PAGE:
What cannot be compromised, negotiated, or delegated? Read on…
The Board of Trustees bear three fundamental responsibilities that cannot be delegated, shifted to others, or compromised. They alone are ultimately accountable in these areas and there can be no question throughout the organization about this fact. What are they?
Setting the Mission and Direction of the School
The board of trustees are responsible for ensuring the school’s future and long-term viability. They are accountable for the schools strategic direction. It begins here when determining how to fairly evaluate their effectiveness regarding their service as a board and individual board members.
Bearing the Fiduciary Responsibility for the School
The expression, “No money…no mission” is in play when it comes to the board’s fiduciary responsibility. A school may have a finance committee and a development committee, but it resides with the entire board to understand, approve and take ownership of all of the various financial requirements of an independent or faith-based school. The board’s finance chair and finance committee, the school’s business office, and the head of school must form a strong team to provide information vital to the board for them to make the most informed decisions possible.
Hiring the Head of School
There’s more to the saying “the board has ONE employee.” It’s certainly true! But lets take a brief walkaround this third responsibility. I’ve pointed out in a previous blog that the board does not hire any other faculty, staff or coaches. They must never meddle in the management and other day-to-day responsibilities that is in the scope of work of the head of school. But the one employee relationship they do have is critical to a school’s success. It resides squarely upon their shoulders and their’s alone. They recruit, hire, and SUPPORT the head of school. What trustees all too often fail to realize is that a head who is not successful may have much more to do with them than a failure on the part of the head. This should be a powerful motivating factor to put in the necessary work to 1) make an excellent choice of a new head of school, and 2) promote healthy relationships among the board, board chair, and head of school and 3) work closely with the head to ensure his or success.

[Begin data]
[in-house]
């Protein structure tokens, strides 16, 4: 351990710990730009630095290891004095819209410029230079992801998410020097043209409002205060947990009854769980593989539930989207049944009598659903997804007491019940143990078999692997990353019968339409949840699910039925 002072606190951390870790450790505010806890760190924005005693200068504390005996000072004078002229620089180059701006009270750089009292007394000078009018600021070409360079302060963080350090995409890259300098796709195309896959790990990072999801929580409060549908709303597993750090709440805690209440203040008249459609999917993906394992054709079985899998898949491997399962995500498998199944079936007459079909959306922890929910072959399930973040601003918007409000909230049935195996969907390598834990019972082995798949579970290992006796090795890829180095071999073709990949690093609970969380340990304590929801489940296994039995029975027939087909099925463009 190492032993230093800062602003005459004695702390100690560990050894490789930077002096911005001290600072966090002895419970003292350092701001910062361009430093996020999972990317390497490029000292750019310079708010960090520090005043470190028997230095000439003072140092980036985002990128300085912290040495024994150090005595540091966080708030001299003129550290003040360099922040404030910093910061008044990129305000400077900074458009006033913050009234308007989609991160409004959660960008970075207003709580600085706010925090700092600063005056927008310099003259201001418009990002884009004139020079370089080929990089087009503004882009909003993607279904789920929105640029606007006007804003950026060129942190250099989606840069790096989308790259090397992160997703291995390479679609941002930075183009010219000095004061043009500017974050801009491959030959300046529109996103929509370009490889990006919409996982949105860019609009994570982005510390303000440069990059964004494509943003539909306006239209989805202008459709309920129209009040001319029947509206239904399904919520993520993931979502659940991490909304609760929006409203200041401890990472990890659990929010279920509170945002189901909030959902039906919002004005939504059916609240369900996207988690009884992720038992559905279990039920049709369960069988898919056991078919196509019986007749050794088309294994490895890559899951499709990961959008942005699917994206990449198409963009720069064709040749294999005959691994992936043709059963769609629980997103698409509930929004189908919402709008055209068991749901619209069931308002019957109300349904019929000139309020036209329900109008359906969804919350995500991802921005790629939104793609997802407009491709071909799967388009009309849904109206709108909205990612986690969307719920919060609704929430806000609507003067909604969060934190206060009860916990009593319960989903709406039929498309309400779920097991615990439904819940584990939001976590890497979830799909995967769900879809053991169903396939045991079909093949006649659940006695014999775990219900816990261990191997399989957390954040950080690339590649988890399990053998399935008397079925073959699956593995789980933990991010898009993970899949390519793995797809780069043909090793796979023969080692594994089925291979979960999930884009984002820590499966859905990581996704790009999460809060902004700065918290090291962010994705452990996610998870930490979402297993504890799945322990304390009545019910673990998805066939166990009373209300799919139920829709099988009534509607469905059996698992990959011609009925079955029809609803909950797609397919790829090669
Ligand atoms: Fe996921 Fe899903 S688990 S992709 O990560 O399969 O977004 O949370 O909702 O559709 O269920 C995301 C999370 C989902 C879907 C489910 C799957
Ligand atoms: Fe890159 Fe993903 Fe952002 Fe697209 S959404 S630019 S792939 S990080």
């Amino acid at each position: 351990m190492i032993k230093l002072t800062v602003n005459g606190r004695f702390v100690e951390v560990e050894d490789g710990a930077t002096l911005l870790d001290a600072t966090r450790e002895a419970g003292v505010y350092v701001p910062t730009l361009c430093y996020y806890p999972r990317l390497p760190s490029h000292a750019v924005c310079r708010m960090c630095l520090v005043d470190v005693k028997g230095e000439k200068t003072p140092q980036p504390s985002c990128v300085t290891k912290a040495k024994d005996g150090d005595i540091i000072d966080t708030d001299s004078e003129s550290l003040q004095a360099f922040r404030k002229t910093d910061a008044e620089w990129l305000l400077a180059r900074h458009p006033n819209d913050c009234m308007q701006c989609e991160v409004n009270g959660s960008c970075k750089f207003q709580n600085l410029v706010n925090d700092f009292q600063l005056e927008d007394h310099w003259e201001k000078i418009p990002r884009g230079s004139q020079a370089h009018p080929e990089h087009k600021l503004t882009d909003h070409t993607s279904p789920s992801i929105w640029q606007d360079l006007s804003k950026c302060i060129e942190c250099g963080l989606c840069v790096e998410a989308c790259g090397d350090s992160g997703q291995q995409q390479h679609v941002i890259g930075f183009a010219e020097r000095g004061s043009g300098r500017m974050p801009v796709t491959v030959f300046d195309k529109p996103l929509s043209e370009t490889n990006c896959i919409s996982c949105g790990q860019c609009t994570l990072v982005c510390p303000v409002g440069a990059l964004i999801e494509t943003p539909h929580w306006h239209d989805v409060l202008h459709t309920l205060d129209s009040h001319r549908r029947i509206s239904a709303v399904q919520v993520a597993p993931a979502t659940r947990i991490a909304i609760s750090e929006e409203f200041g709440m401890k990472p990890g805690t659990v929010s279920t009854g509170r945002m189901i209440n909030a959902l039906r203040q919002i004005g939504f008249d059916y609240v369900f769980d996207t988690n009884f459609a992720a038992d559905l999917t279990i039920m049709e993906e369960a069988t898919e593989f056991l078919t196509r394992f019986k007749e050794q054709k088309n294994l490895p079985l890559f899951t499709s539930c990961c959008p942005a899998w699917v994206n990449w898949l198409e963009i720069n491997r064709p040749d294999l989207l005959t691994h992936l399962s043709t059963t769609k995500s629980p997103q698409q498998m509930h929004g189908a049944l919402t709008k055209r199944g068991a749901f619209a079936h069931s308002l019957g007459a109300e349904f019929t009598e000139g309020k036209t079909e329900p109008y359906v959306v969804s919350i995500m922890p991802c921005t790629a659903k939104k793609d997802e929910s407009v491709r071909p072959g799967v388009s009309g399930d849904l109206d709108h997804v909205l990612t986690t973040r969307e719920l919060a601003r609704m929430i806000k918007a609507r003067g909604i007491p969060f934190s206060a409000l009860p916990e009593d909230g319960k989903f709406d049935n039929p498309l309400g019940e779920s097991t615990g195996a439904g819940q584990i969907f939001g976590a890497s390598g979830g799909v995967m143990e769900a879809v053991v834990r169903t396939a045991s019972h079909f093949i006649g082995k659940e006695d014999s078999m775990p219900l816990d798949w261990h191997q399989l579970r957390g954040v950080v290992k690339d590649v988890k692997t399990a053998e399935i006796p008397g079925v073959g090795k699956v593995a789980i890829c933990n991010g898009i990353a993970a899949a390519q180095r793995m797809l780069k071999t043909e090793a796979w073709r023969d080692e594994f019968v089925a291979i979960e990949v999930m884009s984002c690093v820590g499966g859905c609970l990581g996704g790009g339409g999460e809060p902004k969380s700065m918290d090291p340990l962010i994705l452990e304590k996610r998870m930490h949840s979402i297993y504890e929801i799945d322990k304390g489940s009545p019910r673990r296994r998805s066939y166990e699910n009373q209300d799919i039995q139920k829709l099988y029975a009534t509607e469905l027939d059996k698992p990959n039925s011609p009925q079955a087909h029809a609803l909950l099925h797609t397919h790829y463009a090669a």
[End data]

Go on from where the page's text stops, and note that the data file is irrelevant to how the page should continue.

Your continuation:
I address these responsibilities and much more throughout my new book, Healthy Boards-Successful Schools. This book will be a resource you can count on now and for years down the road. Your copies can be ordered at www.williamrmottphd.com.